Being exposed to too much artificial light such a television or light on in the bedroom while sleeping ups the risk of weight gain and obesity in women.
Disruption to sleep patterns, such as what can happen during shift work, is now recognised as an important risk factor for weight gain and metabolic abnormalities. Shift work is a challenge to the body’s natural circadian rhythm.
This is compounded by being exposed to light at night, which suppresses the creation of melatonin. Melatonin (see story this issue) plays a key role in regulating hormones such as insulin, cortisol and leptin.
Now scientists are building upon the research in shift workers to see how artificial light can influence sleeping habits and body weight. In the modern world, exposure to light at night is common.
Be it street lights, home lights or the screens from electronic devices, it all adds up to potentially unwanted artificial light exposure when the body should be powering down and up-regulating melatonin production.
Just how much artificial light exposure can affect health has been the subject of new research. This research took a novel direction by looking at light exposure during sleep such as artificial light from lights left on in the bedroom or having a television on in the background.
The research team looked at health and lifestyle data of over 43,000 women – none of whom were shift workers nor slept during the daytime.
Questionnaires asked if the women slept with no light, a night light, light outside the room or had a light or television on in the room. Over many years, body weight and other measures of obesity such as waist circumference were recorded.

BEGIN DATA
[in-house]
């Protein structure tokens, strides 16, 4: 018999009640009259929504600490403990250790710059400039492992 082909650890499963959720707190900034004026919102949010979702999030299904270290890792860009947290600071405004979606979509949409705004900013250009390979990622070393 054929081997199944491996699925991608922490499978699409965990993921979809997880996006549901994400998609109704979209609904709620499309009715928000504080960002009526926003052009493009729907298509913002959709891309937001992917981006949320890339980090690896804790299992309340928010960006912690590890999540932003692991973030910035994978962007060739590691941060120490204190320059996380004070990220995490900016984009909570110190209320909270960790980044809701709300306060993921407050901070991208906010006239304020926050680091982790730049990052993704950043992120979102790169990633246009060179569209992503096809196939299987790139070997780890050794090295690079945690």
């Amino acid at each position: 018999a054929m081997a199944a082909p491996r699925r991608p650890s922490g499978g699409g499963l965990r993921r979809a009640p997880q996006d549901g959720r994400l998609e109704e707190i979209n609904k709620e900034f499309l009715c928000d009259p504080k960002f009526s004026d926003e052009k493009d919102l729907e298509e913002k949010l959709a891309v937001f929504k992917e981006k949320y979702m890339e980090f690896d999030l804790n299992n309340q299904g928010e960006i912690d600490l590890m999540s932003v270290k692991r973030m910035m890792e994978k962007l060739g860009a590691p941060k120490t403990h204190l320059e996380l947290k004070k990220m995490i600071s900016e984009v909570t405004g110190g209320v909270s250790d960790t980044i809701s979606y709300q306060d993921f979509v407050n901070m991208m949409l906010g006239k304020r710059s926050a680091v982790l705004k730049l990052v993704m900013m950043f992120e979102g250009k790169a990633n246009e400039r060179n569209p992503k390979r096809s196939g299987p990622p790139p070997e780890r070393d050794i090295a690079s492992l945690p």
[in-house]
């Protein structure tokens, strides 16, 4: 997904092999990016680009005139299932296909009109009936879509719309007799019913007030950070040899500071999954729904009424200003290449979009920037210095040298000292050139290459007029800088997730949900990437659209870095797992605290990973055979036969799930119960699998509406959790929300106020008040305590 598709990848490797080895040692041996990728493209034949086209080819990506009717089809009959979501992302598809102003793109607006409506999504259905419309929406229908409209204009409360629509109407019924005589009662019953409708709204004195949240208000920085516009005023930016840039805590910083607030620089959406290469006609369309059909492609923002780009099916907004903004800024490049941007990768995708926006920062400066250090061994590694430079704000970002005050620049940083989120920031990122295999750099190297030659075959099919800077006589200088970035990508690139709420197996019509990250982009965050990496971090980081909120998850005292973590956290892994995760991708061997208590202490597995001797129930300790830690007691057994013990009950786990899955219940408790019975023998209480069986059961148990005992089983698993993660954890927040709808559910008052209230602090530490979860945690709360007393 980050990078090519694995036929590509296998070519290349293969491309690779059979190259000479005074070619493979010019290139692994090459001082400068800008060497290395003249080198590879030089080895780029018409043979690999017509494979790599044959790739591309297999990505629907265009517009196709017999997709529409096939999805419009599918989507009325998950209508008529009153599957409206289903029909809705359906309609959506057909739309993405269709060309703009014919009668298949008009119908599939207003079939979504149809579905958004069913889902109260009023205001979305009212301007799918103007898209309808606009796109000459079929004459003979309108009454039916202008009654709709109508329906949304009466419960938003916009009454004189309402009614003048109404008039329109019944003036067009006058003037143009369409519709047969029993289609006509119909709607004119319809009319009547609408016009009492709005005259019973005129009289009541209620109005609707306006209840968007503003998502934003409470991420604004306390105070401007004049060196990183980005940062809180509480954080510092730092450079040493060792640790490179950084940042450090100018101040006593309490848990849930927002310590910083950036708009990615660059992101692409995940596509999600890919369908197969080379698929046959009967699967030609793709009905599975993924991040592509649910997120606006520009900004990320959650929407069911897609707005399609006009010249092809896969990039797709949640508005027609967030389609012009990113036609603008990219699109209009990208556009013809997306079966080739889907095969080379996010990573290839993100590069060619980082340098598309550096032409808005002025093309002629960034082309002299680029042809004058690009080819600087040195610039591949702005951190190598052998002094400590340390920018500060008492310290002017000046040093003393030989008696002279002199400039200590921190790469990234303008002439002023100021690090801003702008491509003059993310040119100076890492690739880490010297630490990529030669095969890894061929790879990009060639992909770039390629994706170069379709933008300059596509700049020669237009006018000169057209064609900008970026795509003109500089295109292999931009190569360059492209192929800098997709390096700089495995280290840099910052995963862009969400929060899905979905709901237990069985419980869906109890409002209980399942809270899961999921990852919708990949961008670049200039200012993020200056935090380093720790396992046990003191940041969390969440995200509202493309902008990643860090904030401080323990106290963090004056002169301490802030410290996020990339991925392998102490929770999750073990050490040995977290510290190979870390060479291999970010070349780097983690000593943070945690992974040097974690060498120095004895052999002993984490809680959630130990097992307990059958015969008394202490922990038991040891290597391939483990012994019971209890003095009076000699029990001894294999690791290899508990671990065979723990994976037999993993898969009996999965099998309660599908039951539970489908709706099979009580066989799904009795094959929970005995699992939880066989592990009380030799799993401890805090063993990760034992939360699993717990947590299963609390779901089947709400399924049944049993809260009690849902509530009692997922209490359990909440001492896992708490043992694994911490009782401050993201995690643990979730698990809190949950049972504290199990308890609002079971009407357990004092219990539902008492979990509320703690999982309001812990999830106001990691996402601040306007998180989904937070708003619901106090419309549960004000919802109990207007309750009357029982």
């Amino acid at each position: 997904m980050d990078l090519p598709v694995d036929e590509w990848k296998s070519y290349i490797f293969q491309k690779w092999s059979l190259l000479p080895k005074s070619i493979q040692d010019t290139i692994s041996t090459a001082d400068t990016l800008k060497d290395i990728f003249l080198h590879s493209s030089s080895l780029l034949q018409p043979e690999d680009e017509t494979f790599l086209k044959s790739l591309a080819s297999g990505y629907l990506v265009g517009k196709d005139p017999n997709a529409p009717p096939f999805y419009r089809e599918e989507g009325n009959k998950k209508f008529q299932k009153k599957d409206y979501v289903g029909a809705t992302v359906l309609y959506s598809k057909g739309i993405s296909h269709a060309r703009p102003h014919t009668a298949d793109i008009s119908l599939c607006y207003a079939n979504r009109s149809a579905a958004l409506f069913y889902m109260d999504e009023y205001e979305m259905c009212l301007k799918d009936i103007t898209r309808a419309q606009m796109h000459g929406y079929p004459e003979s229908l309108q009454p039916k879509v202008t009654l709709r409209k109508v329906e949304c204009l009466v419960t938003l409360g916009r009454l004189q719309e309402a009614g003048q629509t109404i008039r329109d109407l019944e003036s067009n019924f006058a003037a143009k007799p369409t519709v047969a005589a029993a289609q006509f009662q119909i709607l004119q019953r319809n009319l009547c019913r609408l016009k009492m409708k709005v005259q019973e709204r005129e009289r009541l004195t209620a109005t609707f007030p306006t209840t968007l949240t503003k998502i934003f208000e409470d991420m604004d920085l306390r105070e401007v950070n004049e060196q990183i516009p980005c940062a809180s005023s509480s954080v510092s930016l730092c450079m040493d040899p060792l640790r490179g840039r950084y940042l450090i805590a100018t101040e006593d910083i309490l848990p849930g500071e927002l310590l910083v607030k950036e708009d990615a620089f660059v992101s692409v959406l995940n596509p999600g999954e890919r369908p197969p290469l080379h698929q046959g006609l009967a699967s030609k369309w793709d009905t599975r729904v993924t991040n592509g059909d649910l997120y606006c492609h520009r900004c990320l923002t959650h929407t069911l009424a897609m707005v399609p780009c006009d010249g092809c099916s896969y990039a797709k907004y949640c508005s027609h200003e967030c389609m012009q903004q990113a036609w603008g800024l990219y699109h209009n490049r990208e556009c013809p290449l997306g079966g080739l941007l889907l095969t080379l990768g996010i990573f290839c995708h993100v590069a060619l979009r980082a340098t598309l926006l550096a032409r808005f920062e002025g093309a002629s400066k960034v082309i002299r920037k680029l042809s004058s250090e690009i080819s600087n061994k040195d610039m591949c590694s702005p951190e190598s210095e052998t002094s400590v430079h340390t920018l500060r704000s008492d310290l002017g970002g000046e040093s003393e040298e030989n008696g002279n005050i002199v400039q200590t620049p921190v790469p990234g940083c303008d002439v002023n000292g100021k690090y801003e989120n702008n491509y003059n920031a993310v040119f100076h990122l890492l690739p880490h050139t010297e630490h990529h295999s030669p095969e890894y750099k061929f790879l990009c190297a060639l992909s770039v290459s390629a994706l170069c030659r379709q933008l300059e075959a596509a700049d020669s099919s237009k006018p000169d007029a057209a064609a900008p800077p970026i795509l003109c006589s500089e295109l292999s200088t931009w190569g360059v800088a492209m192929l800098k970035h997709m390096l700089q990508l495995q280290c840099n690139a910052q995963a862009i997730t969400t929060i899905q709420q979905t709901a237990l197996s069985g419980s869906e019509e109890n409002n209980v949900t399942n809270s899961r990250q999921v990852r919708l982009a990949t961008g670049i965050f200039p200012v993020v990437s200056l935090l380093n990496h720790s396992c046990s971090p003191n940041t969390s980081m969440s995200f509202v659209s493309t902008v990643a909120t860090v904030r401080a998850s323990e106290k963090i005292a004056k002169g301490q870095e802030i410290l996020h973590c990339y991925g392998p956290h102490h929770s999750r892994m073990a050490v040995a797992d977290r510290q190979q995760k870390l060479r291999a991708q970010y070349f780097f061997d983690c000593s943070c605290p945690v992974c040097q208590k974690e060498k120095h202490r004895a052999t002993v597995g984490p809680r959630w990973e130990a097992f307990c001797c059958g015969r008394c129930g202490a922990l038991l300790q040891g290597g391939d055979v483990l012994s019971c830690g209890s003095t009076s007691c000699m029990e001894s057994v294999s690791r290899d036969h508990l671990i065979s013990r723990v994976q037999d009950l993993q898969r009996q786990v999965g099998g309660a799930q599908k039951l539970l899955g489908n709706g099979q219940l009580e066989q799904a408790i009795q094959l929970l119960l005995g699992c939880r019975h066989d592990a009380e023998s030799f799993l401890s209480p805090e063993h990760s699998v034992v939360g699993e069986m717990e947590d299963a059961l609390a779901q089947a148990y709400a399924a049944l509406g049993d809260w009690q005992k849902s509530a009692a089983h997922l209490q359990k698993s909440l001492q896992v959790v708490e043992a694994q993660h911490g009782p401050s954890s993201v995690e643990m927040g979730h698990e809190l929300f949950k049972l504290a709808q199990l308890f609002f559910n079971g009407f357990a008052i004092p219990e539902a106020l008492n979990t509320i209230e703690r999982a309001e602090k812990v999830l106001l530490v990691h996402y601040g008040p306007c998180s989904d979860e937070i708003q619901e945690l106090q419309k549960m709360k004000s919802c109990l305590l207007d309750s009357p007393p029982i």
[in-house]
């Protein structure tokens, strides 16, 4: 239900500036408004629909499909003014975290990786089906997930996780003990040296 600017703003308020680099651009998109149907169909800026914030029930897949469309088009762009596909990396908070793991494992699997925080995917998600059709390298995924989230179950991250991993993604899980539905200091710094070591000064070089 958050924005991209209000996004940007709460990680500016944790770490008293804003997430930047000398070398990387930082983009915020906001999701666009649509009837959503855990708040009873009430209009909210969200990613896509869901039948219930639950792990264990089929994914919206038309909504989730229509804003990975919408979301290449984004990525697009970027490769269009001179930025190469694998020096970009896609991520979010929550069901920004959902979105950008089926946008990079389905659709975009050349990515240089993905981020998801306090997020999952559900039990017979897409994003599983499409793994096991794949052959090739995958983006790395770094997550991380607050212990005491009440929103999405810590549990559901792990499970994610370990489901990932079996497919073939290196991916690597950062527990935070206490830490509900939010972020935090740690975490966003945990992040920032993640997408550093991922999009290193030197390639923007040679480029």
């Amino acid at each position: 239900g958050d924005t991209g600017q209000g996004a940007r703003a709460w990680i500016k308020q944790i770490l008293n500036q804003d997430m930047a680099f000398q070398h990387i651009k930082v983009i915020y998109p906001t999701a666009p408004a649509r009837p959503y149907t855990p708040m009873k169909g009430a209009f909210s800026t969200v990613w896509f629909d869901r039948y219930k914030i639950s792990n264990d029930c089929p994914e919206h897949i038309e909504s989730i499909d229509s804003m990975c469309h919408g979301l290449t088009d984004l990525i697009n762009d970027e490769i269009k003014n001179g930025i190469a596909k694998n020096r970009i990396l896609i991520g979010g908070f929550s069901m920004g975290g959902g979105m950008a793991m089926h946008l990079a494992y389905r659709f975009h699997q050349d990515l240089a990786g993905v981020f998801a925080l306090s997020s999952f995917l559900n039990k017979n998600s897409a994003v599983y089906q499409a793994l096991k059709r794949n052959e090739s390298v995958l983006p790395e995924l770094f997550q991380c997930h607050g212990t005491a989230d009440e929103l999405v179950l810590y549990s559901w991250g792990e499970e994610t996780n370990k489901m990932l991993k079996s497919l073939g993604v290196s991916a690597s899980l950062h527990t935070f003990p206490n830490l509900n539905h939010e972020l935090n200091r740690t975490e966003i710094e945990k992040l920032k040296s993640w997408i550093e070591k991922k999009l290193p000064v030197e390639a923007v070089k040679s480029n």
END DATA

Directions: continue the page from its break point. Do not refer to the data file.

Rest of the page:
Exposure to artificial light at night while sleeping was significantly associated with increased risk of weight gain and obesity. This was especially evident in women who had a light or a television on in the room while sleeping.
Using a small night light was not linked to weight gain. Having a light on outside of the room had less of an association with weight gain.
Women who reported poor sleep patterns were more likely to experience weight gain, but these sleep disruptions did not explain the link between light exposure while sleeping and weight gain.
Nor did the link change when allowance was made for factors such as age, having an older spouse, having children at home, physical activity and a range of other factors. It seemed to be something specifically related to artificial light exposure.
There’s now much public awareness about the need to reduce light and screen exposure at night before bed to aid good sleep habits.
This new research is the first to find that even exposure to artificial light while sleeping can potentially alter sleep patterns and lead to metabolic and hormonal changes that can promote weight gain.